Veoh Networks, which makes both professionally created programming content and entertainment, as well as user-generated content, available through its website, has often lived in the shadow of Google, YouTube, and Apple’s iTunes. Earlier this week, Veoh got a bit of sunshine.
Two years ago, Universal Music Group (a company owned by Vivendi SA), sued Veoh for copyright infringement. The suit alleged that Veoh’s business was essentially based on the infringing use of copyrighted works of others, notably from Universal’s viewpoint, musical groups and artists.
Veoh countered with the fact that it used filtering technology to detect and remove protected content and, in the words of Judge Matz, writing for the U.S. District Court for the Central District of California, when Veoh “did acquire knowledge of allegedly infringing material . . . . it expeditiously removed such material . . .,” vindicating Veoh supporters who have consistently maintained Veoh is protected by the provisions of the Digital Millennium Copyright Act (DMCA). This is the second time the legal sun has shone on Veoh. A similar lawsuit brought by Io Group, an adult entertainment company, was also decided in favor of Veoh last year.
Legal Bytes has previously reported the criteria necessary to comply with the DMCA (you did read that, right?), thus you know that a key requirement for insulation from liability for copyright infringement under the DMCA is the question of whether, when a company becomes aware of infringing content, it promptly removes it from use and display. The California Court rules that Veoh had done just that, and consequently the safe harbor provisions of the DMCA served to protect Veoh from liability in this case. Judge Matz’ order notes: "The DMCA does not place the burden of ferreting out infringement on the service provider". You can read the full text of the Summary Judgment Order of the California Court.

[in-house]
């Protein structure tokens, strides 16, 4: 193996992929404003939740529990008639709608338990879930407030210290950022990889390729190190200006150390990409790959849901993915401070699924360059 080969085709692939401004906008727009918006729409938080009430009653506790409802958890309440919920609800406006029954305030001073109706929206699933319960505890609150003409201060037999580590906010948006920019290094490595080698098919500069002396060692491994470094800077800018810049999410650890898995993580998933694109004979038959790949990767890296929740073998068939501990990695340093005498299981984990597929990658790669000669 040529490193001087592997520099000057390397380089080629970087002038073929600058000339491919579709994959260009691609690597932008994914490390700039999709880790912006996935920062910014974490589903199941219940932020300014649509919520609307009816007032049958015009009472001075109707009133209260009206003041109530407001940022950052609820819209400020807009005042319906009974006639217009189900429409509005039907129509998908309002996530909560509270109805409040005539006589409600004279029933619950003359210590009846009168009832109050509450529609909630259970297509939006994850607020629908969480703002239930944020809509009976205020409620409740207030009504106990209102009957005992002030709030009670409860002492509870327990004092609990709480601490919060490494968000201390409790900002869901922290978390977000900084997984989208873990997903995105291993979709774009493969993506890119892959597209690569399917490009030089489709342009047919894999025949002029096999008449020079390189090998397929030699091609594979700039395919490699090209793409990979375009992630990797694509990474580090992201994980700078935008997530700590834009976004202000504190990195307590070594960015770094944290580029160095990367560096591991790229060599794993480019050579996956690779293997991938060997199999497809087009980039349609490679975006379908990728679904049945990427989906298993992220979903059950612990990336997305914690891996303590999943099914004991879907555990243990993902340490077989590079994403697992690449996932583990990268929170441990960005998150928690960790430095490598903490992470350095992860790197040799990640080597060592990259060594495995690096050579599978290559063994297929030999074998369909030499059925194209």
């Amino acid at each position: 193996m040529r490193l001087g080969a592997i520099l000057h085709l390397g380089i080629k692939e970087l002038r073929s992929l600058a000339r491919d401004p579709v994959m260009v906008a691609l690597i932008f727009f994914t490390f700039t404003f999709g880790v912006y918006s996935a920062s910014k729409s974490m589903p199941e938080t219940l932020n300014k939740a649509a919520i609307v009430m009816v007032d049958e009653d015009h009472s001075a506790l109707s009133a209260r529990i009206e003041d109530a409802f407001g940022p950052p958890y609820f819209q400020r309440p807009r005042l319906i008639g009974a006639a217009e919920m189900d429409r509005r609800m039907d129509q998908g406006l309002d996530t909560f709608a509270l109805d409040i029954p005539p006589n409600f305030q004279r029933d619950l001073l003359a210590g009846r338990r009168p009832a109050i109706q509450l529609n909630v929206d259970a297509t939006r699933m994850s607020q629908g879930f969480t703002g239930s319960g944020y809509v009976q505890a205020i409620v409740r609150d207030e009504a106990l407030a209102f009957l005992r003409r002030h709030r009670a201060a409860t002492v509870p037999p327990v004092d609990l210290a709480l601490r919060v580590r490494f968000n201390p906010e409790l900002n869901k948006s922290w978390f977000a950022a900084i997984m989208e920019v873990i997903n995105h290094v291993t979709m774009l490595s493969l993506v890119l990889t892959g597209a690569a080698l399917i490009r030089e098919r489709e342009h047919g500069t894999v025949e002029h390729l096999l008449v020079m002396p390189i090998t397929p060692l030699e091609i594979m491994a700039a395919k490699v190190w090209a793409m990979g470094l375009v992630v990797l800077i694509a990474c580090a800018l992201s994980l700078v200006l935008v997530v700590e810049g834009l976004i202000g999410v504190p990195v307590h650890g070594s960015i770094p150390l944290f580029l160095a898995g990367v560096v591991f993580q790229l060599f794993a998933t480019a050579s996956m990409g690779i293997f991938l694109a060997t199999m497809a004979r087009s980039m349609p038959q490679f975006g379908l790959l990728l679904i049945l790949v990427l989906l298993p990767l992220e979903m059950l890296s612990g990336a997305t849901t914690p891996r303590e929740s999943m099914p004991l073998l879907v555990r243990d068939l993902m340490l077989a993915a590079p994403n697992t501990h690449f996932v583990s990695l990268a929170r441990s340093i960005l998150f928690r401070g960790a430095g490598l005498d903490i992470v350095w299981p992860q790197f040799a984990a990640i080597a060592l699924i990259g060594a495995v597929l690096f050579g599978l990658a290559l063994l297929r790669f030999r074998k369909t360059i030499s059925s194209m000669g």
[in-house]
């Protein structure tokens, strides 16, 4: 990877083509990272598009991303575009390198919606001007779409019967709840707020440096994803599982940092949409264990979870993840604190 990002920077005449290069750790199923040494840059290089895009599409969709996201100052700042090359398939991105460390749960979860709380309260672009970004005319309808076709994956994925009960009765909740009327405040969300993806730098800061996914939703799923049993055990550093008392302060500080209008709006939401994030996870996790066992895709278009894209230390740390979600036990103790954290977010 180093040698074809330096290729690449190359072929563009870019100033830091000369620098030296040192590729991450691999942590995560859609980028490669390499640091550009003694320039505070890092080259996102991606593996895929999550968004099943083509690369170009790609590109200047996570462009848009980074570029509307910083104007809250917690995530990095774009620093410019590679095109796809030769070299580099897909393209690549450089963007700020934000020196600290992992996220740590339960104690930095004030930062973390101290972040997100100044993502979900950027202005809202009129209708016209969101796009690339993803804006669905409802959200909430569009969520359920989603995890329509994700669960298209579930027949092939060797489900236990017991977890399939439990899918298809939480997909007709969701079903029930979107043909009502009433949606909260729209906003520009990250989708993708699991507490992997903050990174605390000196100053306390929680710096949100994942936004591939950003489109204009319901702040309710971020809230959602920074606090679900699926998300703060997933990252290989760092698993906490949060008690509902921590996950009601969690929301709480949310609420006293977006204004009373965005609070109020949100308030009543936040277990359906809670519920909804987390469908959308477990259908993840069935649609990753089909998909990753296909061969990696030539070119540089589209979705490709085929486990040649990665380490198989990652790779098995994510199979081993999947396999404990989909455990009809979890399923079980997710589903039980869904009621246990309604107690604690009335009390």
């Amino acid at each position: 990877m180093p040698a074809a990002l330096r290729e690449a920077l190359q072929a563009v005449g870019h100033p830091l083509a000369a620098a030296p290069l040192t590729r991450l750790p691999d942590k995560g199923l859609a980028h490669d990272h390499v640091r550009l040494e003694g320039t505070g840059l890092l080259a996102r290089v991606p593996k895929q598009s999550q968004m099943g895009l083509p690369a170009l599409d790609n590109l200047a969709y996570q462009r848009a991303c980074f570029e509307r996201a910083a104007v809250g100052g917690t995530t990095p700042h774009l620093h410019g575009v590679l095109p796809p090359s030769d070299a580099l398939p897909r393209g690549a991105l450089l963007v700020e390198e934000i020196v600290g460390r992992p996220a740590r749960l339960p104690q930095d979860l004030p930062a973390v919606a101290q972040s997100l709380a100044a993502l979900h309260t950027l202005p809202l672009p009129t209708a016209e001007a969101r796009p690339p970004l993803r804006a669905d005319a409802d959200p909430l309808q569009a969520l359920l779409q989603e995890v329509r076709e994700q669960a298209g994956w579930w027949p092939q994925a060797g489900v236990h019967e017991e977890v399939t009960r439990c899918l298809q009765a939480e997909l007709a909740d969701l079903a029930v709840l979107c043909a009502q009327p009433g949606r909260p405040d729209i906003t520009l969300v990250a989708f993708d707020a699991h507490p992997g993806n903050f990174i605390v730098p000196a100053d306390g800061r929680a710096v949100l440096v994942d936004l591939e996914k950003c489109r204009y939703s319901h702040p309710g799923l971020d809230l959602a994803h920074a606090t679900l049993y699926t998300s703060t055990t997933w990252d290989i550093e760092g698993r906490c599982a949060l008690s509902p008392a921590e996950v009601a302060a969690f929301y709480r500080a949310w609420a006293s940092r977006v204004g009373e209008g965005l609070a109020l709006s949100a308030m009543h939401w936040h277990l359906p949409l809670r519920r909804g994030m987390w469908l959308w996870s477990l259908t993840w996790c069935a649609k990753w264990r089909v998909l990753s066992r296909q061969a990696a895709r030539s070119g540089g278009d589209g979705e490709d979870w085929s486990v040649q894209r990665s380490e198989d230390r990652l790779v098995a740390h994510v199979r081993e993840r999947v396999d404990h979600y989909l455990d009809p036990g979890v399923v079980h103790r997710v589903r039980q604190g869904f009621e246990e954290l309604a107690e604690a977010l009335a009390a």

Universal is expected to appeal, claiming the Judge’s order fails to adequately take into account Universal’s claim that everyone connected with Veoh must have known about rampant infringement and that alone should sustain the ‘knowledge’ which would remove the shield from their entire business model – a shield otherwise available to web hosting companies. However, it may well be an uphill battle since the Court specifically addressed this issue, noting “If such general awareness were enough to raise a ‘red flag,’ the DMCA safe harbor would not serve its purpose".
If you are concerned you don’t know enough about digital rights management; compliance with the provisions of the DMCA; about liability applicable to website owners and operators or the rights available to content owners, the Advertising Technology & Media group at Rimon is for you. Try us. You might like us. Feel free to call me or, if you are already a client, call the Rimon attorney with whom you regularly work.